3D was a dismal failure for retailers and their reluctance to back VR so far appears to be justified.
A new report from Juniper Research forecasts that data consumption by wireless virtual-reality headsets, both smartphone-based and stand-alone, will grow six- or seven-fold in the next four years but there is one small problem, “Bandwidth and data”.
Juniper sees data consumption growing by more than 650 percent through 2021, from nearly 2,800 petabytes in 2017 to more than 21,000 petabytes in 2021. This would be the equivalent of streaming 3 billion hours of 4K video, placing significant additional strain on both wired and wireless network providers.
VR requires fast data speeds to stream content effectively and, by 2021, the data demand of each VR device is expected to exceed that of 4K, according to Juniper. This will be driven by the need for higher image quality and frame rates, a developing problem as VR becomes more mainstream.
In order to make VR more accessible, the Juniper report recommends bringing network operators and broadband providers into the VR standards conversation now.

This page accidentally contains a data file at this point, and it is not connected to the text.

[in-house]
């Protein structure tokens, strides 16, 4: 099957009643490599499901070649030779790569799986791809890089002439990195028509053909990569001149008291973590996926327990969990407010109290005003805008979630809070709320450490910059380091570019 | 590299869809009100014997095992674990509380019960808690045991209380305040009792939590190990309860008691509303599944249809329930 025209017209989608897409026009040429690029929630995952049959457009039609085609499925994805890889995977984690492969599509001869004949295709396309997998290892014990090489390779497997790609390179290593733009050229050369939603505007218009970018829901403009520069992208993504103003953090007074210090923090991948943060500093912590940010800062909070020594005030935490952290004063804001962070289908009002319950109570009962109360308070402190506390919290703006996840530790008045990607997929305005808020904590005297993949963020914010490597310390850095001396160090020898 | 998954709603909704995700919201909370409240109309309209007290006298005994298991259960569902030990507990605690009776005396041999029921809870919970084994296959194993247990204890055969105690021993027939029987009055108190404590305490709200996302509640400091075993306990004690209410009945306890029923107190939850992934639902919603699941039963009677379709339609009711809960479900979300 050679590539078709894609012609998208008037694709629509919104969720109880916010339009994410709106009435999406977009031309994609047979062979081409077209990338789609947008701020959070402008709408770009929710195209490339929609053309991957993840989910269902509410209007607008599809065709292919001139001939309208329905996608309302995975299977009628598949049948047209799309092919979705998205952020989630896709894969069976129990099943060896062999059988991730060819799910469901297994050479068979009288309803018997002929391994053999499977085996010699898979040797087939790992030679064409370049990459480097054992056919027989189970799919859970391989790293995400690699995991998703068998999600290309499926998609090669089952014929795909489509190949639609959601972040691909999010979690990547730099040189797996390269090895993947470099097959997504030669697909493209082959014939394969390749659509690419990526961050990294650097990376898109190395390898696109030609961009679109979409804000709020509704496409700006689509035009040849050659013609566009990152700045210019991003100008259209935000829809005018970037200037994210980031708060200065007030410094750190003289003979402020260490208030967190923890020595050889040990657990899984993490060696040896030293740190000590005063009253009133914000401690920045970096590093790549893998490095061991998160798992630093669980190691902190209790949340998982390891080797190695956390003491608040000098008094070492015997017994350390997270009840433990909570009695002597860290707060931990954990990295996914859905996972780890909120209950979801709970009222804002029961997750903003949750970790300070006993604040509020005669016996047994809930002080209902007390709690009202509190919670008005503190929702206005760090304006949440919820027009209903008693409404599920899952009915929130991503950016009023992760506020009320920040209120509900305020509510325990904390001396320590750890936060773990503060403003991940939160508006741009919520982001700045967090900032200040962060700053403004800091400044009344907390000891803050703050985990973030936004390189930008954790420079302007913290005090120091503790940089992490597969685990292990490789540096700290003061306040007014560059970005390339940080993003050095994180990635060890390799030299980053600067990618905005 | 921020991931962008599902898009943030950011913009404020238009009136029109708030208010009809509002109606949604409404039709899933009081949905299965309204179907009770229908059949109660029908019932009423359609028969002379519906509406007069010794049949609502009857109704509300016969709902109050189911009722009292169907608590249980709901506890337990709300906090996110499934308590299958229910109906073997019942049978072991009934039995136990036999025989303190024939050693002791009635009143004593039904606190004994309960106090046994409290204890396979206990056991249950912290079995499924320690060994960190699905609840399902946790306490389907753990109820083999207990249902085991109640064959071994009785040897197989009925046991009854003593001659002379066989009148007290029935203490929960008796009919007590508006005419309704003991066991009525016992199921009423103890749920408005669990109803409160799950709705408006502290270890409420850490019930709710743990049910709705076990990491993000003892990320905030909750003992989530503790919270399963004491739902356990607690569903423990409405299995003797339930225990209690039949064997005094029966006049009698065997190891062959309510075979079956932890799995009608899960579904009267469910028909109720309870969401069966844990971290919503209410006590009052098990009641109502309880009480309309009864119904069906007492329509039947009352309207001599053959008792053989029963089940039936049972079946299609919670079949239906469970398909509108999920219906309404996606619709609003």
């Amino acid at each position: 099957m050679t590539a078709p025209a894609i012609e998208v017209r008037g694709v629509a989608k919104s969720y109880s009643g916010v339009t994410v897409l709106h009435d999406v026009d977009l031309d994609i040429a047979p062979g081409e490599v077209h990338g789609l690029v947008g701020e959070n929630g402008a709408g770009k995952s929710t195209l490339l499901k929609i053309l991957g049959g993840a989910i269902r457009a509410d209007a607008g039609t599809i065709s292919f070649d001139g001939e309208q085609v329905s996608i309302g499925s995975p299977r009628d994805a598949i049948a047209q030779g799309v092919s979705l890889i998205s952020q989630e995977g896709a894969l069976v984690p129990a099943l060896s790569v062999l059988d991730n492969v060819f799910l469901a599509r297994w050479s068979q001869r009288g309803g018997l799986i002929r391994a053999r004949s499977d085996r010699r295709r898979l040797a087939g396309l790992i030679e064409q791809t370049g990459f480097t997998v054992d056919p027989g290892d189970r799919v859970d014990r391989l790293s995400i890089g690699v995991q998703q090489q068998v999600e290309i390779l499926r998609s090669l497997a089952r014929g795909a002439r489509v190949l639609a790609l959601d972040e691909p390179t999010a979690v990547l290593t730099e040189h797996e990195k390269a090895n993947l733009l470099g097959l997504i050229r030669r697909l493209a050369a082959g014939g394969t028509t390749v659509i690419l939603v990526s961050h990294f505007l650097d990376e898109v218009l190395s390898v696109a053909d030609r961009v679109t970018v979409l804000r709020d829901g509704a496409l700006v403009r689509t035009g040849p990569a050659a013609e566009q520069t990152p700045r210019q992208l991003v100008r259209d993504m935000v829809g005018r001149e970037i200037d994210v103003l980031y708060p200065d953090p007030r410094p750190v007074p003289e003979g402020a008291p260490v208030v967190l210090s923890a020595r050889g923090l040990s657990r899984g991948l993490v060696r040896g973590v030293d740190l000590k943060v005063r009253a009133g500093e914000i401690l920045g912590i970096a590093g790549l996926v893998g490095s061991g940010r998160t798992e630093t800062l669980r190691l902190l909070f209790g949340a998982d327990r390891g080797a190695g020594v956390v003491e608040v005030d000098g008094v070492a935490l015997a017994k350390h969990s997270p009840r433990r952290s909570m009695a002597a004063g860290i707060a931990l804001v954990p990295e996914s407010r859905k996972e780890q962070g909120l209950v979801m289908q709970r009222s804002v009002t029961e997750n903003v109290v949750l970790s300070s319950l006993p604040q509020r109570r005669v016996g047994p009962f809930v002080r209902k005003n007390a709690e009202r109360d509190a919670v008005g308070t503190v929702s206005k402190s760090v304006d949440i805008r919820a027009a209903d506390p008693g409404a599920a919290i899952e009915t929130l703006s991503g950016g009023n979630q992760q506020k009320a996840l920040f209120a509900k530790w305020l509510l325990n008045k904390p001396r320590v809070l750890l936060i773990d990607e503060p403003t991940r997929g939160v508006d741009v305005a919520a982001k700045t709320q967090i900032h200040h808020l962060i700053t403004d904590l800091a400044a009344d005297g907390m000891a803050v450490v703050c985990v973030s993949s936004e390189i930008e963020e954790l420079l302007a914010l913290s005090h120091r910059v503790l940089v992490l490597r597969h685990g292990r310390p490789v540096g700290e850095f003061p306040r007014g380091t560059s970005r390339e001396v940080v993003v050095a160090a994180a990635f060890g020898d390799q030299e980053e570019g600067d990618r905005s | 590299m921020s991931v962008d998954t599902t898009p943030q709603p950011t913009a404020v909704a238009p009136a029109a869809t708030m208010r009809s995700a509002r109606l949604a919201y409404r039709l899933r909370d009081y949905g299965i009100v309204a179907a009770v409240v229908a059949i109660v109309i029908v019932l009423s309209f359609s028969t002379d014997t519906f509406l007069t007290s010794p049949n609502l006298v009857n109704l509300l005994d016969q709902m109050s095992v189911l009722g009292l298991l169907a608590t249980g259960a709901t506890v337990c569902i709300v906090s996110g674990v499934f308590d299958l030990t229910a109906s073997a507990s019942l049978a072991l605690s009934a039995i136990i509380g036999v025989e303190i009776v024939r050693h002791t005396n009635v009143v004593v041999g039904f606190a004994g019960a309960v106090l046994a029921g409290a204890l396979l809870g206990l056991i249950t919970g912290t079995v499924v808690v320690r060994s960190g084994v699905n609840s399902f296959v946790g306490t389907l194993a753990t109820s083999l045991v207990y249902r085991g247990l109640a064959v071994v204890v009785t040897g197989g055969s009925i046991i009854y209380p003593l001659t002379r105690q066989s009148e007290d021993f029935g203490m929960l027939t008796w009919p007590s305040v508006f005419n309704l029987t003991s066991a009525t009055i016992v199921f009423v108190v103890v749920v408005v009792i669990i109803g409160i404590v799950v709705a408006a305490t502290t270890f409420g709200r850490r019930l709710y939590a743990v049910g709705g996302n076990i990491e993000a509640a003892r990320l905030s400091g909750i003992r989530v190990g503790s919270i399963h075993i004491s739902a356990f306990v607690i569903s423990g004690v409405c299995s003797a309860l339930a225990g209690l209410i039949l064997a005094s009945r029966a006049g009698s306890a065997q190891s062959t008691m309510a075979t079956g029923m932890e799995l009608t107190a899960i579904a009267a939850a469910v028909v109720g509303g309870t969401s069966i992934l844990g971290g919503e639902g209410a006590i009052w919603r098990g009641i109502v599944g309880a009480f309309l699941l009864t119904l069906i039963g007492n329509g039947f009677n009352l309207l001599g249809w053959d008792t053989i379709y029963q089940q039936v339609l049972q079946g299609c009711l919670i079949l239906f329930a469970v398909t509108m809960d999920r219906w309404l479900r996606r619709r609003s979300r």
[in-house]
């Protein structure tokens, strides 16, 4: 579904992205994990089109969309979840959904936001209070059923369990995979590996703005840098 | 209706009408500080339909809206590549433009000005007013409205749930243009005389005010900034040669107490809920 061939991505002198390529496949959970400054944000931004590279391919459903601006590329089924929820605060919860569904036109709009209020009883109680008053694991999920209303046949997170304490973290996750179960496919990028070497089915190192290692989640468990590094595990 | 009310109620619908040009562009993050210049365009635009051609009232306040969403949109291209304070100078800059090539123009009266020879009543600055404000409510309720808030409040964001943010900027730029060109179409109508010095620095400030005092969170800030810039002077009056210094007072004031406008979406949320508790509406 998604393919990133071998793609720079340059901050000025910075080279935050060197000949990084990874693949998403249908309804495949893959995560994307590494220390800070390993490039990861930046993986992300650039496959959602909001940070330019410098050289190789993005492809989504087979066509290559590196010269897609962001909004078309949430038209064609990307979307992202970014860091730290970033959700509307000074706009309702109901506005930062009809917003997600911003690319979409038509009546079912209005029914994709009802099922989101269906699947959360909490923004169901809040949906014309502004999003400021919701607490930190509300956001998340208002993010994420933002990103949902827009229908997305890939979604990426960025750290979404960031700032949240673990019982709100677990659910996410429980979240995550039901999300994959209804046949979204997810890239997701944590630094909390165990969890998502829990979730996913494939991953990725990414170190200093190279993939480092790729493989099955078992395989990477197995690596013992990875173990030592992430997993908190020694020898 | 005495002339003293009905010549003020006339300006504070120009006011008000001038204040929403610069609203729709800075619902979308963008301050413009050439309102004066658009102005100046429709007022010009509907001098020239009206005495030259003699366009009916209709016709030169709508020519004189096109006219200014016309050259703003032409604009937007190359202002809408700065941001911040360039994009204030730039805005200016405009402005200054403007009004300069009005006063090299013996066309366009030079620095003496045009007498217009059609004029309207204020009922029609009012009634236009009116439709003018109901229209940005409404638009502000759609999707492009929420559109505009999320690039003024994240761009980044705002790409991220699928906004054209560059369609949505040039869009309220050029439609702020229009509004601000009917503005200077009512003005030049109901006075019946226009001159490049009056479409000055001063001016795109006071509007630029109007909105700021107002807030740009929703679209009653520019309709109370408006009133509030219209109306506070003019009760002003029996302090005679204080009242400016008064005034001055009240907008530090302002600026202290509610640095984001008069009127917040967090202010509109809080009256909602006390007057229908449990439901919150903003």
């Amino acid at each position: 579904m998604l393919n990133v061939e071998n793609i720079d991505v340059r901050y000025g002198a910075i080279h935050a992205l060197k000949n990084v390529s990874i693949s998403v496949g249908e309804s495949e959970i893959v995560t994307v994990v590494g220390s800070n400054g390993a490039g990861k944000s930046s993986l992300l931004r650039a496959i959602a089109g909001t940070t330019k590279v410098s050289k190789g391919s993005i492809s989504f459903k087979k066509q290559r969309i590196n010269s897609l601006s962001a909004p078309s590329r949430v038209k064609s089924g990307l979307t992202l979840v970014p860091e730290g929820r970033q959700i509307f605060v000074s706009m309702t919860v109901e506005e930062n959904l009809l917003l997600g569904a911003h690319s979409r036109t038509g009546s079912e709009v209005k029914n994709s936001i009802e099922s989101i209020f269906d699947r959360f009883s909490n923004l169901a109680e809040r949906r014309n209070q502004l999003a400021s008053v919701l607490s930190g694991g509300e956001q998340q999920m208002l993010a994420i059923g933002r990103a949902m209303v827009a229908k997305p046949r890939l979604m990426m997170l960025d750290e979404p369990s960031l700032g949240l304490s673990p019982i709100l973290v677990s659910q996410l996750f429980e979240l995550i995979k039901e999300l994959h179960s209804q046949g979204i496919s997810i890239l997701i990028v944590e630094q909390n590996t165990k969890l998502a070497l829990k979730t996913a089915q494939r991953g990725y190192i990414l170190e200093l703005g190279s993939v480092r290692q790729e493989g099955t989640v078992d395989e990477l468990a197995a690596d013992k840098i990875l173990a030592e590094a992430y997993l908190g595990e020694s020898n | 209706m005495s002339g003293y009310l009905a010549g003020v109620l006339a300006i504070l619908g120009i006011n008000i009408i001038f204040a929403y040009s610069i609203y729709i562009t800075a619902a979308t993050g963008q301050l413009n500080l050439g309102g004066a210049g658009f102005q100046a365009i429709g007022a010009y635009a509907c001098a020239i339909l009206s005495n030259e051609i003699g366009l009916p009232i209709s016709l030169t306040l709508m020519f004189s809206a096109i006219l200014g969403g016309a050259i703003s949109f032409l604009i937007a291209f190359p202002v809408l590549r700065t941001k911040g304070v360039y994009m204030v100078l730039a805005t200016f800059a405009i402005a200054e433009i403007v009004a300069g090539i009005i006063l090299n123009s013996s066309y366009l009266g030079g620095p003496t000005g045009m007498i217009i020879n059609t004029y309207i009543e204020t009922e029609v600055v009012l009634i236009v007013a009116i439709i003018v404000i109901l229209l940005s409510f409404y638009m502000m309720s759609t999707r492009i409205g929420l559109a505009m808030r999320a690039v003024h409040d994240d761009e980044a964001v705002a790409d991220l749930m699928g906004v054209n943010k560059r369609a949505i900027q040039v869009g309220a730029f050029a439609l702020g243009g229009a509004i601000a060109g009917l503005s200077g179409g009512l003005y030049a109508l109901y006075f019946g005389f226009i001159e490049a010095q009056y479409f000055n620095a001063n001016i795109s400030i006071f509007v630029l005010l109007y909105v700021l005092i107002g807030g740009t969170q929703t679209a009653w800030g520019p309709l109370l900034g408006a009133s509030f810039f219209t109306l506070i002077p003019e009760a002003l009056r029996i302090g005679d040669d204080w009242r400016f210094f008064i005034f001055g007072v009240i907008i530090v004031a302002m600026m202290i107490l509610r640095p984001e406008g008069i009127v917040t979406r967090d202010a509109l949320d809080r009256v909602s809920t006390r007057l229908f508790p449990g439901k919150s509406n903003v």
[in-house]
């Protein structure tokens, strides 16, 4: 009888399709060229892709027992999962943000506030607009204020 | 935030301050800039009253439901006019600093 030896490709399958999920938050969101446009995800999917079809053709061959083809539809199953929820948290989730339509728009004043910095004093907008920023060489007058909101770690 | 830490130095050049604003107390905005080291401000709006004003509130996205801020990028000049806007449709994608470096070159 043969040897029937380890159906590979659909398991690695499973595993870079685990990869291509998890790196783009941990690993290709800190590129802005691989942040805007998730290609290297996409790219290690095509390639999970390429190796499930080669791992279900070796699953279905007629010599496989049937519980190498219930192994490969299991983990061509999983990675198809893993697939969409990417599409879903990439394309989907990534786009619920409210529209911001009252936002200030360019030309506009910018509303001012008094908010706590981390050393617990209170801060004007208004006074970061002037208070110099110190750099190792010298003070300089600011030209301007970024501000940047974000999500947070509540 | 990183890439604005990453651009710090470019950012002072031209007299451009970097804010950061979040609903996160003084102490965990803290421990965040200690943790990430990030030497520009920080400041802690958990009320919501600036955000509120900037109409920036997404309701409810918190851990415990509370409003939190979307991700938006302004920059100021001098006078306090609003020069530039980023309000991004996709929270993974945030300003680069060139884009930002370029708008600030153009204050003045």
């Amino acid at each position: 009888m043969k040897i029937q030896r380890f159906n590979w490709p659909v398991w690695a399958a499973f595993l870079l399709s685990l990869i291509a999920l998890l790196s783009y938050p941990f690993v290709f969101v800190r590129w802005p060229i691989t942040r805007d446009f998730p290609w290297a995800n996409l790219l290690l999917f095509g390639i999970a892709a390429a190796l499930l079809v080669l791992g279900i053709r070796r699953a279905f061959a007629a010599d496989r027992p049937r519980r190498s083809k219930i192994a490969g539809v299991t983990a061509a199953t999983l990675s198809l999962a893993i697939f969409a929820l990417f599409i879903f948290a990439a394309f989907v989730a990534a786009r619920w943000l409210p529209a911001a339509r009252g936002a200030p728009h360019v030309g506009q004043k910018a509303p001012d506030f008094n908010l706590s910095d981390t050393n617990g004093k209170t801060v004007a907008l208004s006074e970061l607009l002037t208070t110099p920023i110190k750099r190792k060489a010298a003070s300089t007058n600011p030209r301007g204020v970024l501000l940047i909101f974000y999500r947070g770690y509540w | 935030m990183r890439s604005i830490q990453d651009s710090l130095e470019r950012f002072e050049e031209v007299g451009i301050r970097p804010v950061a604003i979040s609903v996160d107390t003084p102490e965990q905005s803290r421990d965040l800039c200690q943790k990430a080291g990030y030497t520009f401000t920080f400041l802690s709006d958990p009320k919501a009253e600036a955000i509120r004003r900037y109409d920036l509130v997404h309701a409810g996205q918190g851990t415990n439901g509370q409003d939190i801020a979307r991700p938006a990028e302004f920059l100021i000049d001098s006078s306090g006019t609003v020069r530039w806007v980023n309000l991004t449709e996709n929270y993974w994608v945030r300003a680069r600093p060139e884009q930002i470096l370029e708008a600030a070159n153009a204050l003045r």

Juniper argues that the future data demand needs to be taken into account when considering specifications like minimum frame rate and resolution. In addition, technologies that reduce the amount of data processing, like eye-tracking foveated rendering, need to roll out and become universal.
The research also found that social VR is on the rise. Facebook and WeChat are currently developing VR platforms, and several VR games, most notably “Star Trek: Bridge Crew,” have social elements. These platforms are designed to bring more users into the VR ecosystem by offering new social interactions.
“VR is currently seen as very isolating,” wrote research author James Moar. “The promise of having new worlds to explore is much more compelling when other people can share the experience, which needs social games and social interfaces, as well as the development of cross-platform standards.”
A whitepaper, “How Oculus Killed VR Development & How to Fix It,” is available to download together with further details of the new research.
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